New volunteer: David Tait

We are pleased to welcome a new volunteer to the team, David Tait. David is based in Renfrewshire and will be working on one of our “Your Area” Guides for us. Here’s a little more about David:

My name is David, I am 26 and I work for an insurance company. I studied Law at Glasgow University and have done a variety of jobs since then. In my spare time, I like reading and going on walks in nature.

I want to volunteer for the HOS because I think it’s a great charity! I have done a lot of volunteer work in the past, including at the Citizens Advice Bureau and at the Scottish Refugee Council. I enjoy giving back in whatever way I can – I think helping someone find a new home would be one of the most rewarding ways to do that.

I think the guide is important because it can be complicated and stressful moving house. There are so many things to consider – from council tax to bin collections – and to have it all in one document would make people’s lives a lot easier. This information is spread all over the internet and it can be inconvenient to locate it all, especially if you aren’t used to browsing the web. I am looking forward to writing the guide about Glasgow – it would be useful to brush up on facilities near me and interesting to learn new things about my home city.

New volunteer: Shanice Machio

We are pleased to welcome a new volunteer to the team, Shanice Machio. Shanice is based in Stirling and will be working on one of our “Your Area” Guides for us.

Here’s a little more about Shanice:

Hello, I’m Shanice and I live in Stirling. I am from Kenya and I came to Scotland to study for my masters. Being new to Scotland, I wanted to learn more about the area I’m living in so I was happy to discover that I was able to join the Housing Options Scotland volunteer programme.

I am an online researcher volunteer – my task is to write area guides to assist people when moving to a new city. In my free time, I like to take walks – I’m aiming for 6km a day, taking a different route each time to help me learn more about my area.

Volunteering at HOS: June update

This month we have been working hard to develop different parts of the volunteering programme – especially with our Housing Buddies. As COVID restrictions begin to lift we’re excited to see more of our plans come to fruition, and to see the impact of the work of our volunteers as we help even more clients.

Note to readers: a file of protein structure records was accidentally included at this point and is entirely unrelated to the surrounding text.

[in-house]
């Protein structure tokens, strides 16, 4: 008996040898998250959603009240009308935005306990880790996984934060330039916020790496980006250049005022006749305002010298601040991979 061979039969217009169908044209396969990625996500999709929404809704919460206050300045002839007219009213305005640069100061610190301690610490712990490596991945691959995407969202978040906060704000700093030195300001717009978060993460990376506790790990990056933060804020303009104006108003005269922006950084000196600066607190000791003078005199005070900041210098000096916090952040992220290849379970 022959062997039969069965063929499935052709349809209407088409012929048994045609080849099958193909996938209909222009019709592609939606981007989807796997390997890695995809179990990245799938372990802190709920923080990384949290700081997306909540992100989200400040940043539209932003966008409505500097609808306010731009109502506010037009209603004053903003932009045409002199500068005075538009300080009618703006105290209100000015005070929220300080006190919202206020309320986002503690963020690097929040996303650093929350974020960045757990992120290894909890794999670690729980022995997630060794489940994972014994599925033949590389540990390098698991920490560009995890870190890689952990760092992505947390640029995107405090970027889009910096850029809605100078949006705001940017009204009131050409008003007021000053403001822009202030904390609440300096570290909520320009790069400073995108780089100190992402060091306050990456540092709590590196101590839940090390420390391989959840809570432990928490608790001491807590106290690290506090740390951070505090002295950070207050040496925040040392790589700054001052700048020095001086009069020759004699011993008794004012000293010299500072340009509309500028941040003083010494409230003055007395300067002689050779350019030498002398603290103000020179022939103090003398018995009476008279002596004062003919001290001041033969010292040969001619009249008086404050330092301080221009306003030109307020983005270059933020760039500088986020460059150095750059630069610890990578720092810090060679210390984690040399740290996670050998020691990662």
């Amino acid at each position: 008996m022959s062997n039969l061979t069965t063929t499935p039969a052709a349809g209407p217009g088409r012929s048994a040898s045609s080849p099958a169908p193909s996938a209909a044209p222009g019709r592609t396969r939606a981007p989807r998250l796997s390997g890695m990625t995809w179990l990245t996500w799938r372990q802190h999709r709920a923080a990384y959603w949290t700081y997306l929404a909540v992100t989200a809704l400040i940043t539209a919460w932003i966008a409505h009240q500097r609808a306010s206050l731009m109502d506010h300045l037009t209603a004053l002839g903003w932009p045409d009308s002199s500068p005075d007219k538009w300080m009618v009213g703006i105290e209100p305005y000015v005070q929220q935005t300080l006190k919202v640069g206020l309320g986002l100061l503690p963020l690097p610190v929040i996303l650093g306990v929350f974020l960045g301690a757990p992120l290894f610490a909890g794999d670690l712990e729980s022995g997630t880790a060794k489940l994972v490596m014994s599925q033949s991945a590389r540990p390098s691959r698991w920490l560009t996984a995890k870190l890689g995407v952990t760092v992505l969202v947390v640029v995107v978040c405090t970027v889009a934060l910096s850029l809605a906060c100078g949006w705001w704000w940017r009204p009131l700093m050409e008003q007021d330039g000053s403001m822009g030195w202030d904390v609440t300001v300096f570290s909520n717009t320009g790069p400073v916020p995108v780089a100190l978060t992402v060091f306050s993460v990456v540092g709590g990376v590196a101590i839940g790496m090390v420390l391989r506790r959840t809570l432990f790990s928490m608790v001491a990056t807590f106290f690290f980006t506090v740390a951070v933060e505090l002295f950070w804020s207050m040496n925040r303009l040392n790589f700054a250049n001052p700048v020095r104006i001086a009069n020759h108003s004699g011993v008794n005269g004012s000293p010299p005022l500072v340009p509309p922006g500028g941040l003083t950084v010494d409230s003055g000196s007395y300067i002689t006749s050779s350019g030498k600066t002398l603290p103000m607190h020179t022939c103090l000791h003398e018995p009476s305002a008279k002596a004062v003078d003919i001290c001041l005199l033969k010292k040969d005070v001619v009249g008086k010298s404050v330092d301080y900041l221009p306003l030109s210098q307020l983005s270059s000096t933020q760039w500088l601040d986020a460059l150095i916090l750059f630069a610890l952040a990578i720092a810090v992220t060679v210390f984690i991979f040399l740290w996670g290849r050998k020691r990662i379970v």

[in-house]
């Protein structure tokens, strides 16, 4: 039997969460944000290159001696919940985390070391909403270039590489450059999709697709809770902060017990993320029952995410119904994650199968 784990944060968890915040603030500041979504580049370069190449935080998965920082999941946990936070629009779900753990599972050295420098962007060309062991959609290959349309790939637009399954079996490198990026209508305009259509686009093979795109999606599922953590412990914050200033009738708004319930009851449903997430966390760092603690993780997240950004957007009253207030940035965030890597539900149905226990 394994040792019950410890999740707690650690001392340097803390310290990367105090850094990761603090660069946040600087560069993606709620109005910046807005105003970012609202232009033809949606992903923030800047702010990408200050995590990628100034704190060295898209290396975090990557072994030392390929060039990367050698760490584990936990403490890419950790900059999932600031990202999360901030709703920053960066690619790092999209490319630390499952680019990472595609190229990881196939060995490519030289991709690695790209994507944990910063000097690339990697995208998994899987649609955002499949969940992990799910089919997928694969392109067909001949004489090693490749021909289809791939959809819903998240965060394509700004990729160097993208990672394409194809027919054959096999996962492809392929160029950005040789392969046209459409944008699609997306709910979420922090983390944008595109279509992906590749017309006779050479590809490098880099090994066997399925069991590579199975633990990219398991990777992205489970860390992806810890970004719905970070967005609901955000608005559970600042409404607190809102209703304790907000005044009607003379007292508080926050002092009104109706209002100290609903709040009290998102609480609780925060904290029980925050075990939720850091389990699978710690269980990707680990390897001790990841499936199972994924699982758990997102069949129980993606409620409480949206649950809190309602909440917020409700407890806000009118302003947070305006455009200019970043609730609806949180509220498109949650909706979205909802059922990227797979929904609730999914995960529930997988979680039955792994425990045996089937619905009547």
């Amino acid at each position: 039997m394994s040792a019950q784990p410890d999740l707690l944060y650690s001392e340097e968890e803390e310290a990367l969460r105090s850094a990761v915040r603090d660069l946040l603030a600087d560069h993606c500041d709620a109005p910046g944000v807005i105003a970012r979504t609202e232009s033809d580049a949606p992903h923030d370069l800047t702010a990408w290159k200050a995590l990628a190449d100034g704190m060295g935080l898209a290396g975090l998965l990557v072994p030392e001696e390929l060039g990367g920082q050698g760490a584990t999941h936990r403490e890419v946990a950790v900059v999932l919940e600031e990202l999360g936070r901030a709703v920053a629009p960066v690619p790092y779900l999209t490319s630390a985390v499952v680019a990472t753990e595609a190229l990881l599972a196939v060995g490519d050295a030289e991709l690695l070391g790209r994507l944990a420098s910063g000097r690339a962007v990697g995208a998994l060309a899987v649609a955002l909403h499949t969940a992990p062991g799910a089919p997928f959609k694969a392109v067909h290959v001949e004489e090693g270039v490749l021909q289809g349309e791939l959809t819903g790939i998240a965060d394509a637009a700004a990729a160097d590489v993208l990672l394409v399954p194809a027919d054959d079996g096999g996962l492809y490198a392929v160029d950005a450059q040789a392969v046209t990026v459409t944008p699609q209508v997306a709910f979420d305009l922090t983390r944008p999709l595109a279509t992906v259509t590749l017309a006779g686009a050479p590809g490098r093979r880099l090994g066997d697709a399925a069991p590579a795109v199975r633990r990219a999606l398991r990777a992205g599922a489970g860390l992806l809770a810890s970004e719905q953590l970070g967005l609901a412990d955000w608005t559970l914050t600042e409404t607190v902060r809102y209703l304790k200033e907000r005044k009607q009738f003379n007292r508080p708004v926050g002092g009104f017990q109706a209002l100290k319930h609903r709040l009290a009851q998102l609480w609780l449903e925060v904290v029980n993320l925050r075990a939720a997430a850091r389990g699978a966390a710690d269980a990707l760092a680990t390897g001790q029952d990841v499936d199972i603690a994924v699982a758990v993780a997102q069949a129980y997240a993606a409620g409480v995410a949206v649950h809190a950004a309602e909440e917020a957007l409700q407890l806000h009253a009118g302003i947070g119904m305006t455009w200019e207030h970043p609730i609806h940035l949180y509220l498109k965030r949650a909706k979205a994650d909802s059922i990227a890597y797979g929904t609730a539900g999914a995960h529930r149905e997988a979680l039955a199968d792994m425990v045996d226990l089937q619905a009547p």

Housing Buddies

Our Housing Buddies team met online to discuss a strategy for our activities coming out of lockdown. We’re planning on giving talks to different groups across Scotland to publicise our work – perhaps even all the way in Orkney! – and we’re also working on developing a process to support clients fill out application forms for social housing. We have also put measures in place to integrate the volunteering with our internal processes more, and the volunteer team now have space to collaborate on projects together, using the HOS shared drive.

Online Researchers

Within the online researcher team, we’ve seen Paula complete another guide this month – this time for East Renfrewshire. Great work!

Learning Disability Research

We have been making good progress with our research into the allocation policies of different housing associations and provisions in place for applicants with a learning disability. Tessa, Lindsay and Ben met online to discuss how to progress the research and the findings so far are interesting. More to follow!

Housing Buddies plans!

Our Housing Buddies – minus Anne! – with Olivia, ‘Head of Casework Services’ and Ben, ‘Volunteer/Engagement Manager’

Last week, our Housing Buddies met online to discuss several different projects we are keen to launch over the coming months:

🏠 When it is safe to do so, we’ll be hoping to get out and about delivering talks about HOS to different groups across Scotland;

🏠 We are hoping to set up a “Get help with your social housing applications!” appointment system, where clients can book time with our buddies to go through their applications with different Housing Associations;

🏠 Our research into allocation policies and provisions for applicants with learning disabilities will be getting a boost, as some of our buddies are keen to give a hand there;

🏠 We’ll be looking at finding ways of assessing the impact of COVID-19 on our client base together by completing a study/survey with our clients;

🏠 And, of course, we’ll be continuing all of the usual casework support our Buddies are involved with.

Lots of exciting plans being made – watch this space as we see them come to fruition in the coming months! 🏠💚